Amazon won’t pay for compliments anymore. The company reportedly stopped an ambassador program that paid warehouse workers to tweet about positive work experiences.

A passenger is suing Uber for $63 million. Will Good is alleging the company hired an employee with a dangerous driving history, who was behind the wheel during an accident last April that left Good paralyzed.

John Arrillaga Sr. died this week at age 84. Arrillaga helped build Silicon Valley into the maze of corporate campuses it’s known for today.

Google and AARP are helping older workers with their digital skills. They introduced a program that will teach people 50 and older skills ranging from videoconferencing to social media marketing.

Discord experienced an outage yesterday. The platform resolved the issue later in the afternoon.

What’s your favorite unusual home-office hack?

It’s too cold to head outside for a walk these days, but it’s also super hard to be cooped up in an office at home. So I’m trying out this new thing that I call “dance break alarms”: I set up three alarms throughout the day, and when they ring, a different song plays. One might be “22” by Taylor Swift, another might be some old Jonas Brothers song. Regardless, it gets me up and moving.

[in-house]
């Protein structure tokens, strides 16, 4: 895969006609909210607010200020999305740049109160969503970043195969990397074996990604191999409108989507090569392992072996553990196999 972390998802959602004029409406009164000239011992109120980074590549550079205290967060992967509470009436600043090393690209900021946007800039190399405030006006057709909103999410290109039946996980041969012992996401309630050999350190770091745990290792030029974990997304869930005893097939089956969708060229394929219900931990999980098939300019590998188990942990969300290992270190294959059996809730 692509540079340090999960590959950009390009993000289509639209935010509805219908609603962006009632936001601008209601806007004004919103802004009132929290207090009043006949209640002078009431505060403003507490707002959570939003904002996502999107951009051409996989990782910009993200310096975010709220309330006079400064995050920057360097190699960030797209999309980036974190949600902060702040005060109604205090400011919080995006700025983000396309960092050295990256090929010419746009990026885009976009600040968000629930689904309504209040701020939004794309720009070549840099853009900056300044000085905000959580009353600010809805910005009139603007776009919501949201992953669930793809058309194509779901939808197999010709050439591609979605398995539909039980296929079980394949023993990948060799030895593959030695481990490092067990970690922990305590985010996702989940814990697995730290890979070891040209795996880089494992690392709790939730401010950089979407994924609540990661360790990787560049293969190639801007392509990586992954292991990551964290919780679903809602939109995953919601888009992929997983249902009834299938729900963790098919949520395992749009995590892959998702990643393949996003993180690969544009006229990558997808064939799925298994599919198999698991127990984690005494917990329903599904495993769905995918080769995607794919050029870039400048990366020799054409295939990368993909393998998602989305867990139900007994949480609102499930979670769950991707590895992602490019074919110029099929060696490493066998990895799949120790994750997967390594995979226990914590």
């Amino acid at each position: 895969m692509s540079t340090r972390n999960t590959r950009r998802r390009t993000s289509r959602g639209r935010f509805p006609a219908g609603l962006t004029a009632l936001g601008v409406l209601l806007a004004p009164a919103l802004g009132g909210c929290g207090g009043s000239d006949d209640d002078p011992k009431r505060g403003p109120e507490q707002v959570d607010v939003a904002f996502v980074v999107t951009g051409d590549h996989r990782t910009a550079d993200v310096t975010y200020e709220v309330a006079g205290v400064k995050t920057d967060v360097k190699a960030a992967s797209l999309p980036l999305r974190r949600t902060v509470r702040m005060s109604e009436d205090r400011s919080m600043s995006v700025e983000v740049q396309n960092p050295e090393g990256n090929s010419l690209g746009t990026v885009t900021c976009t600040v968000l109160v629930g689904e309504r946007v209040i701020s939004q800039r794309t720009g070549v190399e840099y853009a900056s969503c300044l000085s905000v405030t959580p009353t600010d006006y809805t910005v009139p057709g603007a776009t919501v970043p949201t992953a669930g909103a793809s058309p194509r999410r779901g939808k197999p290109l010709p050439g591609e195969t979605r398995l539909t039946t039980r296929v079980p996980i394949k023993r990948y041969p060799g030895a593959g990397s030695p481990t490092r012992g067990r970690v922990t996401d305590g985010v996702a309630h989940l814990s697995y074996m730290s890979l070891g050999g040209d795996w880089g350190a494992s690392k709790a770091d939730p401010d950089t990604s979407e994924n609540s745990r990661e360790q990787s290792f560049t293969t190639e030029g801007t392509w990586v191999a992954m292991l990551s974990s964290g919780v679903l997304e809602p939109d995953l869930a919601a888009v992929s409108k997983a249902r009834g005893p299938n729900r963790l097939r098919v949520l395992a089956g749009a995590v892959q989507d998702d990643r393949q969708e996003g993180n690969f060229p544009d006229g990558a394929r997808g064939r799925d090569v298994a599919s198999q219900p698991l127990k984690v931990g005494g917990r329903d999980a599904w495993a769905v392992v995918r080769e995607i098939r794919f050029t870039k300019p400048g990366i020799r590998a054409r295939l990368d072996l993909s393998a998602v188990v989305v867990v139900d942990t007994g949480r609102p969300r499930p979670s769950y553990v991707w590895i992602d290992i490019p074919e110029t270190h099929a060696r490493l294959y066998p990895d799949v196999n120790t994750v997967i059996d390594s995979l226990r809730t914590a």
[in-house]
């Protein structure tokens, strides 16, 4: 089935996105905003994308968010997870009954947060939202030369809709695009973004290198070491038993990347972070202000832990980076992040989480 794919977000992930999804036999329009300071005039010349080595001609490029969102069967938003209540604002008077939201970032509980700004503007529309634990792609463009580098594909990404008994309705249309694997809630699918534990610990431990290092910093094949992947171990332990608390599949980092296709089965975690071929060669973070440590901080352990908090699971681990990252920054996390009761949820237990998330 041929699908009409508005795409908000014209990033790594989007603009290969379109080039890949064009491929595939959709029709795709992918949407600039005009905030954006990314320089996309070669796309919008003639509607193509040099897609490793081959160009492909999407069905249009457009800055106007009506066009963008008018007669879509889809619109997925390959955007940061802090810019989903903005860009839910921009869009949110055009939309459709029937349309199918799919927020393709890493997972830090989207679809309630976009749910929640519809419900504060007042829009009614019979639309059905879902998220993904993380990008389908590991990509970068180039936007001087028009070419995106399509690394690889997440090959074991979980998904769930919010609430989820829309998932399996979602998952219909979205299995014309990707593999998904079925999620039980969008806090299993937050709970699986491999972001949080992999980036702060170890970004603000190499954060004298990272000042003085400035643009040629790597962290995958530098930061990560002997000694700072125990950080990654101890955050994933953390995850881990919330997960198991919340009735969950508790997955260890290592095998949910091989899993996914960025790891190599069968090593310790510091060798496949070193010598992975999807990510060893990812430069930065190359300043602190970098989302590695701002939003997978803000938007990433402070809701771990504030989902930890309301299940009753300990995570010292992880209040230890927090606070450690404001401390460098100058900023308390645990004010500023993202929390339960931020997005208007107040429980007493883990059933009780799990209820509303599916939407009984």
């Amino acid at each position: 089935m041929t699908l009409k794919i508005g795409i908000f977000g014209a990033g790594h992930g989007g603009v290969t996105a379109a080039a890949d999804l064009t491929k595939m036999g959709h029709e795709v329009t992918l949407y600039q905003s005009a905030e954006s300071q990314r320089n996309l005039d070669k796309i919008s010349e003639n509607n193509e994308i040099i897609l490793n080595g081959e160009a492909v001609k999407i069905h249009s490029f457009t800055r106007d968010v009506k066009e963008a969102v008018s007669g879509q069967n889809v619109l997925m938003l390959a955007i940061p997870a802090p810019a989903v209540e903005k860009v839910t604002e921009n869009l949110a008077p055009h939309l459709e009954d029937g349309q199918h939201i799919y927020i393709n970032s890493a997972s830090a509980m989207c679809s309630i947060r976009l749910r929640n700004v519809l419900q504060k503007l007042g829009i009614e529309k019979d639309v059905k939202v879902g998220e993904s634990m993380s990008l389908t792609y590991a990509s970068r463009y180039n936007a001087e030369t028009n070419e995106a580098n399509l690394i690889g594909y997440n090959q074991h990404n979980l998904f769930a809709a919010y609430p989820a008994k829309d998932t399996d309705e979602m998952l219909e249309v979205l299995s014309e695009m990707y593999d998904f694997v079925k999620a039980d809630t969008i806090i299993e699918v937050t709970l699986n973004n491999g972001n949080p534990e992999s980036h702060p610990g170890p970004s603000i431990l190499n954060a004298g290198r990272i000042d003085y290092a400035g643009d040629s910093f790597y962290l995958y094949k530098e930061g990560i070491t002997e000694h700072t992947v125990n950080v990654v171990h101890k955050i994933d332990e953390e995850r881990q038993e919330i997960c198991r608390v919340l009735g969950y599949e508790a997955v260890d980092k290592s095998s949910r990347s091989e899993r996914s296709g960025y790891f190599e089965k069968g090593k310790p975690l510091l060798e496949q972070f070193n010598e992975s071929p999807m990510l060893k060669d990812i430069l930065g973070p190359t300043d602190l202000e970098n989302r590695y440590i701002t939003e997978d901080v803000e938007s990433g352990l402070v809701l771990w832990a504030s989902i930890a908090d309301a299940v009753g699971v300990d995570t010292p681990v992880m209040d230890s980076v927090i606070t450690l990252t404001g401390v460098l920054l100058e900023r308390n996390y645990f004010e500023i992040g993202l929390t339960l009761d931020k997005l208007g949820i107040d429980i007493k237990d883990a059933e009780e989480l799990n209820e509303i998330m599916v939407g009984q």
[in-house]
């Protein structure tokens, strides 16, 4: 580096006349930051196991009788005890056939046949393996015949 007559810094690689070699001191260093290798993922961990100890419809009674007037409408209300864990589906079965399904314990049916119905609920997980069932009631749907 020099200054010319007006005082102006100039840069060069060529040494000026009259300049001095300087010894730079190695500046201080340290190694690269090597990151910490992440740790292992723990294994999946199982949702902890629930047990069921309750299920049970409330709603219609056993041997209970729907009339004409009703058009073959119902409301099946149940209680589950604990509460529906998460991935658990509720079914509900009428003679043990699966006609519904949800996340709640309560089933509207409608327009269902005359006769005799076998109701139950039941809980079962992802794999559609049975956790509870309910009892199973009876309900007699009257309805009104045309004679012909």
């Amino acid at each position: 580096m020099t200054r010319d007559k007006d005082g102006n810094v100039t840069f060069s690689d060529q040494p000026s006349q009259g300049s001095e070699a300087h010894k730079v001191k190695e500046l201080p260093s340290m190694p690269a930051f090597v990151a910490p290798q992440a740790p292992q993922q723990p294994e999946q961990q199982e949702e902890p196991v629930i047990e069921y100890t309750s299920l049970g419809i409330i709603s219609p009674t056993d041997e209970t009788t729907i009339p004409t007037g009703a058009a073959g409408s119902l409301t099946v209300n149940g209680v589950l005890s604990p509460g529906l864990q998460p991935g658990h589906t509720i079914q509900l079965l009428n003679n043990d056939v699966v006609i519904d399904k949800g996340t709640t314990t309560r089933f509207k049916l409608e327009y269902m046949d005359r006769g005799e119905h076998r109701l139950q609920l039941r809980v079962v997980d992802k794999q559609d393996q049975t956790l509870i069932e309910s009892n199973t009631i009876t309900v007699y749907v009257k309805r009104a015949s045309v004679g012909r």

We want to know your favorite unusual home-office gadget or hack. We’re not talking about webcams or ring lights or Aeron chairs — we’re referring to the things no one would think of (or maybe not things, but something you do to get you through the work day). Respond to this email and let us know, and David Pierce will include our favorites in the Sunday edition of Source Code.

— Sarah Roach

Thoughts, questions, tips? Send them to sourcecode@protocol.com, or our tips line, tips@protocol.com. Enjoy your day, see you tomorrow.